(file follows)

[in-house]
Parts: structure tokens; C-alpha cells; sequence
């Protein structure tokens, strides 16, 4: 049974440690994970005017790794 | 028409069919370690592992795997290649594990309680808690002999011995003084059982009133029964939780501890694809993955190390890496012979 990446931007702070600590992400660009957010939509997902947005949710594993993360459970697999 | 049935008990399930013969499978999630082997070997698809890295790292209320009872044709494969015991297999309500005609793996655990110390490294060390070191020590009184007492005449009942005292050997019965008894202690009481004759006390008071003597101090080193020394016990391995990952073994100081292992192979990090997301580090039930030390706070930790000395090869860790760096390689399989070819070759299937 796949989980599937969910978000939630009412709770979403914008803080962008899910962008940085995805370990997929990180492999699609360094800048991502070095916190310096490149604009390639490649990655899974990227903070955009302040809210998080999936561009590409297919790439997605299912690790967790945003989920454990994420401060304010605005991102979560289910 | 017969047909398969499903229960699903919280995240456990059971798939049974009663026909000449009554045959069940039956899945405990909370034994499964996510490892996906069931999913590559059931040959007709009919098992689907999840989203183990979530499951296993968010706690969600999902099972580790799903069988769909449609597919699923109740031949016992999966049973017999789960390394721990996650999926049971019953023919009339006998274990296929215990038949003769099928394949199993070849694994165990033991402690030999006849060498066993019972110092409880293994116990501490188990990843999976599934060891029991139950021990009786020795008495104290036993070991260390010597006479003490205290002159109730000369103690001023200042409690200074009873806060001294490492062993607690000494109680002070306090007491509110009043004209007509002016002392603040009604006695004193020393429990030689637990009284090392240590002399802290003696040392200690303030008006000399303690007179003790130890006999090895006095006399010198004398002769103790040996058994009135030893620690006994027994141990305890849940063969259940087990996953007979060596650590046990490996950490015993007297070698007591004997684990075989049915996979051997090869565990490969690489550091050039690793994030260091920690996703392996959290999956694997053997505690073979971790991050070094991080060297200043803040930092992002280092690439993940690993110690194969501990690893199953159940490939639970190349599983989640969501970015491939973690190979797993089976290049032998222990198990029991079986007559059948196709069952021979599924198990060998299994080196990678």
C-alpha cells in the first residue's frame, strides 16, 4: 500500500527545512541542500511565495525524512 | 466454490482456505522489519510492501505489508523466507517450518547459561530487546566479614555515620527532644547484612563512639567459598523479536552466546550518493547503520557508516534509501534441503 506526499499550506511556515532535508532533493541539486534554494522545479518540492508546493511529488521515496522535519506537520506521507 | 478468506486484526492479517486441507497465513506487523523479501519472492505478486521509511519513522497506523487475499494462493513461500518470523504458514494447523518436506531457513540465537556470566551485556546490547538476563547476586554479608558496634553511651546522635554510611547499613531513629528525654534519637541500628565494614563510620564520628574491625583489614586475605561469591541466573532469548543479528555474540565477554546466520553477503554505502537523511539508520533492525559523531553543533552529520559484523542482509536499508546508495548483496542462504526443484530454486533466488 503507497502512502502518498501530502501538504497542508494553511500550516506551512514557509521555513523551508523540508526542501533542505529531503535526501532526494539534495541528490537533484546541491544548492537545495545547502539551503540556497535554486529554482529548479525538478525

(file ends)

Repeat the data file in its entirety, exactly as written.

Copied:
[in-house]
Parts: structure tokens; C-alpha cells; sequence
């Protein structure tokens, strides 16, 4: 049974440690994970005017790794 | 028409069919370690592992795997290649594990309680808690002999011995003084059982009133029964939780501890694809993955190390890496012979 990446931007702070600590992400660009957010939509997902947005949710594993993360459970697999 | 049935008990399930013969499978999630082997070997698809890295790292209320009872044709494969015991297999309500005609793996655990110390490294060390070191020590009184007492005449009942005292050997019965008894202690009481004759006390008071003597101090080193020394016990391995990952073994100081292992192979990090997301580090039930030390706070930790000395090869860790760096390689399989070819070759299937 796949989980599937969910978000939630009412709770979403914008803080962008899910962008940085995805370990997929990180492999699609360094800048991502070095916190310096490149604009390639490649990655899974990227903070955009302040809210998080999936561009590409297919790439997605299912690790967790945003989920454990994420401060304010605005991102979560289910 | 017969047909398969499903229960699903919280995240456990059971798939049974009663026909000449009554045959069940039956899945405990909370034994499964996510490892996906069931999913590559059931040959007709009919098992689907999840989203183990979530499951296993968010706690969600999902099972580790799903069988769909449609597919699923109740031949016992999966049973017999789960390394721990996650999926049971019953023919009339006998274990296929215990038949003769099928394949199993070849694994165990033991402690030999006849060498066993019972110092409880293994116990501490188990990843999976599934060891029991139950021990009786020795008495104290036993070991260390010597006479003490205290002159109730000369103690001023200042409690200074009873806060001294490492062993607690000494109680002070306090007491509110009043004209007509002016002392603040009604006695004193020393429990030689637990009284090392240590002399802290003696040392200690303030008006000399303690007179003790130890006999090895006095006399010198004398002769103790040996058994009135030893620690006994027994141990305890849940063969259940087990996953007979060596650590046990490996950490015993007297070698007591004997684990075989049915996979051997090869565990490969690489550091050039690793994030260091920690996703392996959290999956694997053997505690073979971790991050070094991080060297200043803040930092992002280092690439993940690993110690194969501990690893199953159940490939639970190349599983989640969501970015491939973690190979797993089976290049032998222990198990029991079986007559059948196709069952021979599924198990060998299994080196990678």
C-alpha cells in the first residue's frame, strides 16, 4: 500500500527545512541542500511565495525524512 | 466454490482456505522489519510492501505489508523466507517450518547459561530487546566479614555515620527532644547484612563512639567459598523479536552466546550518493547503520557508516534509501534441503 506526499499550506511556515532535508532533493541539486534554494522545479518540492508546493511529488521515496522535519506537520506521507 | 478468506486484526492479517486441507497465513506487523523479501519472492505478486521509511519513522497506523487475499494462493513461500518470523504458514494447523518436506531457513540465537556470566551485556546490547538476563547476586554479608558496634553511651546522635554510611547499613531513629528525654534519637541500628565494614563510620564520628574491625583489614586475605561469591541466573532469548543479528555474540565477554546466520553477503554505502537523511539508520533492525559523531553543533552529520559484523542482509536499508546508495548483496542462504526443484530454486533466488 503507497502512502502518498501530502501538504497542508494553511500550516506551512514557509521555513523551508523540508526542501533542505529531503535526501532526494539534495541528490537533484546541491544548492537545495545547502539551503540556497535554486529554482529548479525538478525